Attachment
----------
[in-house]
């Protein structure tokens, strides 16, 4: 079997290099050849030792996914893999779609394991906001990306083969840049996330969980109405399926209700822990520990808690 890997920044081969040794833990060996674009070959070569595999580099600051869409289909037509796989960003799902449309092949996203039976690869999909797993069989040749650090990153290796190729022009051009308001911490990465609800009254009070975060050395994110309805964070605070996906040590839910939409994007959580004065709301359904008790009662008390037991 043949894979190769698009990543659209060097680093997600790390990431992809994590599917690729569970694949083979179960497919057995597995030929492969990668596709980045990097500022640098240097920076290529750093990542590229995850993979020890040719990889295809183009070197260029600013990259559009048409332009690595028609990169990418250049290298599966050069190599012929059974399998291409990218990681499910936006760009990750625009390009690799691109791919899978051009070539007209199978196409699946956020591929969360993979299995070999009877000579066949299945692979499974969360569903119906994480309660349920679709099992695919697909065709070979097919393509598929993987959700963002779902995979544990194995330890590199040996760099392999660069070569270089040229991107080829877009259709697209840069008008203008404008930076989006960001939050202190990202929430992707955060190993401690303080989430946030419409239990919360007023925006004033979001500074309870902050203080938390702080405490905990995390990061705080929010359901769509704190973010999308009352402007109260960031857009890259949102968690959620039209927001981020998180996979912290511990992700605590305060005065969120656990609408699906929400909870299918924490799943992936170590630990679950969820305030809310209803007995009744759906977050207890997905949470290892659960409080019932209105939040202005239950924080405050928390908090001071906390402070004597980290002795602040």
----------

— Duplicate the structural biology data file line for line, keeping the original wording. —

[in-house]
């Protein structure tokens, strides 16, 4: 079997290099050849030792996914893999779609394991906001990306083969840049996330969980109405399926209700822990520990808690 890997920044081969040794833990060996674009070959070569595999580099600051869409289909037509796989960003799902449309092949996203039976690869999909797993069989040749650090990153290796190729022009051009308001911490990465609800009254009070975060050395994110309805964070605070996906040590839910939409994007959580004065709301359904008790009662008390037991 043949894979190769698009990543659209060097680093997600790390990431992809994590599917690729569970694949083979179960497919057995597995030929492969990668596709980045990097500022640098240097920076290529750093990542590229995850993979020890040719990889295809183009070197260029600013990259559009048409332009690595028609990169990418250049290298599966050069190599012929059974399998291409990218990681499910936006760009990750625009390009690799691109791919899978051009070539007209199978196409699946956020591929969360993979299995070999009877000579066949299945692979499974969360569903119906994480309660349920679709099992695919697909065709070979097919393509598929993987959700963002779902995979544990194995330890590199040996760099392999660069070569270089040229991107080829877009259709697209840069008008203008404008930076989006960001939050202190990202929430992707955060190993401690303080989430946030419409239990919360007023925006004033979001500074309870902050203080938390702080405490905990995390990061705080929010359901769509704190973010999308009352402007109260960031857009890259949102968690959620039209927001981020998180996979912290511990992700605590305060005065969120656990609408699906929400909870299918924490799943992936170590630990679950969820305030809310209803007995009744759906977050207890997905949470290892659960409080019932209105939040202005239950924080405050928390908090001071906390402070004597980290002795602040």